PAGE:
Planning the perfect Christmas party can be a balancing act, especially for event planners who already have a heap of other responsibilities on their plates. But the office Christmas party is not just another event; it’s a chance to rejuvenate the team, celebrate the year’s accomplishments, and foster a sense of ‘team’. It’s an art form where both the obvious and the subtle details make all the difference. Here’s how to plan an end-of-year event that’ll be talked about for all the right reasons.
The venue: more than just four walls and a roof
The venue sets the tone. It’s easy to default to the company’s conference room but consider more avant-garde spaces like a museum, art gallery, or even an historical townhouse available for events. Remember, acoustics matter just as much as aesthetics. Do you want people to be able to have side conversations? Research on environmental psychology suggests that venue shapes behaviour, so choose wisely.
The theme: beyond the basics
Themes provide an emotional through-line for your party. But beyond just a ‘Winter Wonderland’ or ‘Classic Christmas‘, how about going for something unexpected like ‘Roaring Twenties Christmas’ or ‘Tropical Holiday Retreat’? This could not only make the party memorable but also make for fantastic photo opportunities and branding.
Food and drink: culinary art meets culture
Globalisation has made us citizens of the world. If you’re a global organisation, why not incorporate global flavours into your menu? Sushi stations, paella pans, or an African ‘braai’ could be intriguing surprises. Pairing drinks with these exotic foods is an art; consider hiring a sommelier to guide the pairing. And have you thought about hiring a local culinary school to prepare the menu? It would be novel, and you’d be supporting the local community and help meet one of your ESG objectives.
Entertainment: beyond the DJ
A local band or a DJ is the obvious go-to, but have you thought about more interactive forms of entertainment? An improv comedy troupe could help break the ice among colleagues. Even a mini-TED style talk by an inspirational speaker on themes like ‘Gratitude’ or ‘The Spirit of Giving’ could add a thoughtful and unusual layer to the event.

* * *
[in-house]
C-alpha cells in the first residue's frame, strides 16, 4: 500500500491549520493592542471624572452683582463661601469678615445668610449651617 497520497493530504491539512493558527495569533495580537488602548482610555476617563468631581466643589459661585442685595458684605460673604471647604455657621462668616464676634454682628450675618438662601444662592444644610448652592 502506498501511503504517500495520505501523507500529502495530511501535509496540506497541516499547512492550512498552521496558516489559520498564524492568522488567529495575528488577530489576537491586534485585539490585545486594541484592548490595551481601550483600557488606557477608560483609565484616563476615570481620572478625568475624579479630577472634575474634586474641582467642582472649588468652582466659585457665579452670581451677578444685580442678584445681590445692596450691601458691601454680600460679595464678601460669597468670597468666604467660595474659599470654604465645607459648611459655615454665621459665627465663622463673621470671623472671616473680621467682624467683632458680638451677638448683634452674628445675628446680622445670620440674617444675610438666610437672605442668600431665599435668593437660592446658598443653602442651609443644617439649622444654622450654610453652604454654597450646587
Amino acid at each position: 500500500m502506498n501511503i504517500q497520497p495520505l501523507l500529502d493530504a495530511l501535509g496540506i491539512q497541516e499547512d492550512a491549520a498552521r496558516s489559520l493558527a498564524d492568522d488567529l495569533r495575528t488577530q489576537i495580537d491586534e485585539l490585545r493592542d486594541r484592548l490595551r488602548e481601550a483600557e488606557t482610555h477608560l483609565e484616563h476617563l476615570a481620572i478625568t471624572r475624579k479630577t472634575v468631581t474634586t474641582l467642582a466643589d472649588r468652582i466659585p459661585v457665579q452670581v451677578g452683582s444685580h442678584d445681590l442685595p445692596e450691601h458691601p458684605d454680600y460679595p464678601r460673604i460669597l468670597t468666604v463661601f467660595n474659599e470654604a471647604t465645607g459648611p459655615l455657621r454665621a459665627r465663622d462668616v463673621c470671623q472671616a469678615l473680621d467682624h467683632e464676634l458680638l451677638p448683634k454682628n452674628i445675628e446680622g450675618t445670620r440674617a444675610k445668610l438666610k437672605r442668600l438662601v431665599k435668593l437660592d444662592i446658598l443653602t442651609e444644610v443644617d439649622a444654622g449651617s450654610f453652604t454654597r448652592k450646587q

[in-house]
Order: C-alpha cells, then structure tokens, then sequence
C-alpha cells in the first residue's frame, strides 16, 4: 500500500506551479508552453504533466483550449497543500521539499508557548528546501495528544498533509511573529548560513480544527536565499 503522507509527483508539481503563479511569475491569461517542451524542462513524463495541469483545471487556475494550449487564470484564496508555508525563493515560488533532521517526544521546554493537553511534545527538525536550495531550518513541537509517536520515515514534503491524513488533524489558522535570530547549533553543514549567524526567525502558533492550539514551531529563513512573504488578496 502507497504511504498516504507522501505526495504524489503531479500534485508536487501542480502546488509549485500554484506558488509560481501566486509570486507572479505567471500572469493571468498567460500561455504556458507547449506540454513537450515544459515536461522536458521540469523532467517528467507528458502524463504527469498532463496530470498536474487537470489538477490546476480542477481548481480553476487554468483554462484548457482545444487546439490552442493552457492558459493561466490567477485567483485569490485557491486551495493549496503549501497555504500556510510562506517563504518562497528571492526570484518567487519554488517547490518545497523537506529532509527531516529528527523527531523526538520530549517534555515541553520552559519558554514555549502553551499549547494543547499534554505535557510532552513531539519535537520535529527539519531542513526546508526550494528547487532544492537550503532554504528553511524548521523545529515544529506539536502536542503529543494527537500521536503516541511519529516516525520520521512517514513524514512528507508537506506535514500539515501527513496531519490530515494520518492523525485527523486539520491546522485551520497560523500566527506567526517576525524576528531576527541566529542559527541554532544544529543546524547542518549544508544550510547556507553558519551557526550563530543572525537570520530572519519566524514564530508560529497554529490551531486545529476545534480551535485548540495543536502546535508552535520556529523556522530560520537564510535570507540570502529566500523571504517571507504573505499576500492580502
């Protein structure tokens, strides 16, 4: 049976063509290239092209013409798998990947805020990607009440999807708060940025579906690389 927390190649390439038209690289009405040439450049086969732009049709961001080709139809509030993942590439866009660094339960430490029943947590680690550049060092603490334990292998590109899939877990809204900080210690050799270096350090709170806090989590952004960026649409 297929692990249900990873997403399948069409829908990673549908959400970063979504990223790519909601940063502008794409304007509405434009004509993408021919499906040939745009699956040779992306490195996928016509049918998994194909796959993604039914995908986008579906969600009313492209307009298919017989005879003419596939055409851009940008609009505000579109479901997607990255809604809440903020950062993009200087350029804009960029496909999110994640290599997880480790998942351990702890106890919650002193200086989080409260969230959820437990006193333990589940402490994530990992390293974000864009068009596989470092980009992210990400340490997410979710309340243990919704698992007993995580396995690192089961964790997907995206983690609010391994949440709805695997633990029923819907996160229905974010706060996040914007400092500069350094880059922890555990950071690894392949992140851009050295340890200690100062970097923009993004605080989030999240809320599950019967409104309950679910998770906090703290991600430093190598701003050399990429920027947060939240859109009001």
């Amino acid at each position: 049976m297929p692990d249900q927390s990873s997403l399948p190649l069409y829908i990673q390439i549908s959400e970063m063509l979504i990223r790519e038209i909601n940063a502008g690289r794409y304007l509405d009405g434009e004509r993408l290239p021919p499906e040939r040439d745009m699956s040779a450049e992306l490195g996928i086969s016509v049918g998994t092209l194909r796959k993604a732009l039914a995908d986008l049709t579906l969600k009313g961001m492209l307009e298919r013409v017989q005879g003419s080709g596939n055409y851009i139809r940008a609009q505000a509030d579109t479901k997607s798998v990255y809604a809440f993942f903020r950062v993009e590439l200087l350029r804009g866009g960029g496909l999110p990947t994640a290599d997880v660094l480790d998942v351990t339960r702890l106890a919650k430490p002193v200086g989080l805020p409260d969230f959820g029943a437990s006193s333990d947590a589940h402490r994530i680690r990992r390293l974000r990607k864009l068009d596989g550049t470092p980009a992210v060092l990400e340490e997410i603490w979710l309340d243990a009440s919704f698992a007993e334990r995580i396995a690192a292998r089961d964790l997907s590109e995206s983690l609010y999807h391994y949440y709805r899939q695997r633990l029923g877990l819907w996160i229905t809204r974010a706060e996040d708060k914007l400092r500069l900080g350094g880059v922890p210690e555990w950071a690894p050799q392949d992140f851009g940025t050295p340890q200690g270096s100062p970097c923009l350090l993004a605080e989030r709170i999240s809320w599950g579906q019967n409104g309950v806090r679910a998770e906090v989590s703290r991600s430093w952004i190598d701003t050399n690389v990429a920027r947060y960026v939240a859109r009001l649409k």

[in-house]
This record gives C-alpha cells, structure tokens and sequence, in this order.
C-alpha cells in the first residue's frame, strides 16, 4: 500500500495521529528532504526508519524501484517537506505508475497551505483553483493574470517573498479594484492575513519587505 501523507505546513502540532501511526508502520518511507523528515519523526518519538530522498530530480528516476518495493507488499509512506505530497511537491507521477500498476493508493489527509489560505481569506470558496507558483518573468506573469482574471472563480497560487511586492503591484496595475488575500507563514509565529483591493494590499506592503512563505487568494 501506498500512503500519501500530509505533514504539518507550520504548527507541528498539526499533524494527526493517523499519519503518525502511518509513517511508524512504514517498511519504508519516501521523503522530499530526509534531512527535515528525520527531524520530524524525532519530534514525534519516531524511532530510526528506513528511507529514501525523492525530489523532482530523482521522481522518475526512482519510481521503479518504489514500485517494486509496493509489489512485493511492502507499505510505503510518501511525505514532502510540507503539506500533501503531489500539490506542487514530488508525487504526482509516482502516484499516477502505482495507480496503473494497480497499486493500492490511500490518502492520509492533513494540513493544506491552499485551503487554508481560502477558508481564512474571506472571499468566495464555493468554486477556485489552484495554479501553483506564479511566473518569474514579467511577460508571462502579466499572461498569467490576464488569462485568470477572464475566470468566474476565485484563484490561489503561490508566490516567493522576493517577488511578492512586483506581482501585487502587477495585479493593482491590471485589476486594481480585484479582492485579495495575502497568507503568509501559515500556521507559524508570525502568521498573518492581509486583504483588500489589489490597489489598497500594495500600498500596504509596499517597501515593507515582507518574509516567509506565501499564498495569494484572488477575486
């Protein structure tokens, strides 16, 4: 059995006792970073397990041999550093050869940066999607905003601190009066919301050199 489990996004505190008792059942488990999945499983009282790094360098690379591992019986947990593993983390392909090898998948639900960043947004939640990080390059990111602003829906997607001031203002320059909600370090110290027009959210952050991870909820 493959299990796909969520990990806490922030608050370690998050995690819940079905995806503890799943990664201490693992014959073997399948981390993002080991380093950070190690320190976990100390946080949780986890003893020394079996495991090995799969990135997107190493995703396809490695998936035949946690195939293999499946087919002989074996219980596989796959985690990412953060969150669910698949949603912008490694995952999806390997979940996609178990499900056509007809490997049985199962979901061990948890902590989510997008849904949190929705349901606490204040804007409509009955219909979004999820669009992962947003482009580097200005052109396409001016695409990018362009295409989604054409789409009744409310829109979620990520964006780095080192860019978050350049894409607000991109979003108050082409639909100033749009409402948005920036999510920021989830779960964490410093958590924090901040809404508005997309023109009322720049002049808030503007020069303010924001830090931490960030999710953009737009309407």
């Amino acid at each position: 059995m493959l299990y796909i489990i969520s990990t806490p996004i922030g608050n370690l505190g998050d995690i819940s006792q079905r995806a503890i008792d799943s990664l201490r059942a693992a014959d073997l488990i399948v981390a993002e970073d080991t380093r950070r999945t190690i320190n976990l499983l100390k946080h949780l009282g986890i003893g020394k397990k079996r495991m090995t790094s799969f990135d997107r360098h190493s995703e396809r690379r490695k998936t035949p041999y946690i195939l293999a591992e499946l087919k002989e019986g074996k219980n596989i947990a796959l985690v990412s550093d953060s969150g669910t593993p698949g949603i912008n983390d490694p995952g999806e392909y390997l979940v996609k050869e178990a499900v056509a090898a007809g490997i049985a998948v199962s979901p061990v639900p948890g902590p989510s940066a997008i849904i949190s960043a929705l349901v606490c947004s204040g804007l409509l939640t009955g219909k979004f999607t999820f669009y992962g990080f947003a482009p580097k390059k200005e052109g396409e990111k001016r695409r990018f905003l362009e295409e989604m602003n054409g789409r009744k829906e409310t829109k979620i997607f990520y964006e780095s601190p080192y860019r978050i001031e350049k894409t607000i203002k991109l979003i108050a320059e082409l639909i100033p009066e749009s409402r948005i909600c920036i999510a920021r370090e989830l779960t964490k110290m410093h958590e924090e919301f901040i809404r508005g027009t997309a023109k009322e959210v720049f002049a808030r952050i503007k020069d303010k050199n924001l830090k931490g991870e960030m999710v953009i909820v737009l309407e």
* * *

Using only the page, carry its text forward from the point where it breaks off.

Invitations: the prologue
Digital invites are eco-friendly and efficient, but a well-crafted physical invitation can make a world of difference. It’s not just a call to action but an artifact of the event. Imagine a laser-cut reclaimed wooden invitation for a ‘Sustainable Christmas’ theme. It’s not just about RSVPs; it’s about anticipation.
Party bags: the lasting impression
Forget run-of-the-mill stuff. Tailor your party bags to the year’s company achievements or struggles. Did you just finalise a merger? A mini-champagne bottle labeled “We’re Better Together” speaks volumes, or mini stress balls as a nod to all the late nights! And, have you thought about making the bag itself a bag-for-life, emphasising sustainability?
We’ve mentioned it throughout, but, have you thought about all the sustainable aspects of your Christmas party? With climate change increasingly in the global consciousness, a zero-waste event could be the ultimate statement for you this year, which could also be perfectly aligned with your corporate social responsibility goals.
Mastering the art of the Christmas party is about treading the fine line between the expected and the extraordinary. In a world oversaturated with events, the unexpected details can elevate an office Christmas party from obligatory attendance to the pinnacle of the year’s social calendar! By planning ahead, pacing yourself, and being open to new ideas and offbeat elements, you could really make the most of the chance to organise the office Christmas party and create a really memorable experience.
Exclusive hire of Kent House Knightsbridge allows each event to unfold over two floors with four large and spacious rooms that be configure for different purposes. Kent House Knightsbridge is ideal for 50 to 300 guests. If you’d like to know more or arrange a showround do get in touch with Gary who will be happy to help.